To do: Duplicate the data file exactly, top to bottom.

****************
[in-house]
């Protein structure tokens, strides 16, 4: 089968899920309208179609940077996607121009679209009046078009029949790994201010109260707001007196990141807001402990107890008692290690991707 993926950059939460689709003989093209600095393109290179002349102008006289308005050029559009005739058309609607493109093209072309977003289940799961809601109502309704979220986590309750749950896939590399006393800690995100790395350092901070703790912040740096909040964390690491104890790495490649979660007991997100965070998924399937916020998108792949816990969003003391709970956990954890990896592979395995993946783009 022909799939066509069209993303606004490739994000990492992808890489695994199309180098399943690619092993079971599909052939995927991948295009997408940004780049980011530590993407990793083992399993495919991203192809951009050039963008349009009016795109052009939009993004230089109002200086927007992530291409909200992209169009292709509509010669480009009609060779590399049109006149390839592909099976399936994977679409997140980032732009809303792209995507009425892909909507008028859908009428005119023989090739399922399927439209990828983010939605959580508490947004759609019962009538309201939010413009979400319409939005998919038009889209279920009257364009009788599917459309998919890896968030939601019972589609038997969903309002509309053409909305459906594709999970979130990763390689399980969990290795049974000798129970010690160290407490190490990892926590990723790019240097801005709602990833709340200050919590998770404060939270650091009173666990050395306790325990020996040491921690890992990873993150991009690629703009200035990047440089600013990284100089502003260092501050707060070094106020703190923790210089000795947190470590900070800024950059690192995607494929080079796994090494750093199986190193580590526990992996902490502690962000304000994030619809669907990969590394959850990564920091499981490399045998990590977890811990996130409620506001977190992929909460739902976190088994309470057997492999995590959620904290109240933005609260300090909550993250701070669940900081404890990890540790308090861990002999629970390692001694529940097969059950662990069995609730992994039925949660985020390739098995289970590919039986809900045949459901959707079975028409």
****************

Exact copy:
[in-house]
């Protein structure tokens, strides 16, 4: 089968899920309208179609940077996607121009679209009046078009029949790994201010109260707001007196990141807001402990107890008692290690991707 993926950059939460689709003989093209600095393109290179002349102008006289308005050029559009005739058309609607493109093209072309977003289940799961809601109502309704979220986590309750749950896939590399006393800690995100790395350092901070703790912040740096909040964390690491104890790495490649979660007991997100965070998924399937916020998108792949816990969003003391709970956990954890990896592979395995993946783009 022909799939066509069209993303606004490739994000990492992808890489695994199309180098399943690619092993079971599909052939995927991948295009997408940004780049980011530590993407990793083992399993495919991203192809951009050039963008349009009016795109052009939009993004230089109002200086927007992530291409909200992209169009292709509509010669480009009609060779590399049109006149390839592909099976399936994977679409997140980032732009809303792209995507009425892909909507008028859908009428005119023989090739399922399927439209990828983010939605959580508490947004759609019962009538309201939010413009979400319409939005998919038009889209279920009257364009009788599917459309998919890896968030939601019972589609038997969903309002509309053409909305459906594709999970979130990763390689399980969990290795049974000798129970010690160290407490190490990892926590990723790019240097801005709602990833709340200050919590998770404060939270650091009173666990050395306790325990020996040491921690890992990873993150991009690629703009200035990047440089600013990284100089502003260092501050707060070094106020703190923790210089000795947190470590900070800024950059690192995607494929080079796994090494750093199986190193580590526990992996902490502690962000304000994030619809669907990969590394959850990564920091499981490399045998990590977890811990996130409620506001977190992929909460739902976190088994309470057997492999995590959620904290109240933005609260300090909550993250701070669940900081404890990890540790308090861990002999629970390692001694529940097969059950662990069995609730992994039925949660985020390739098995289970590919039986809900045949459901959707079975028409």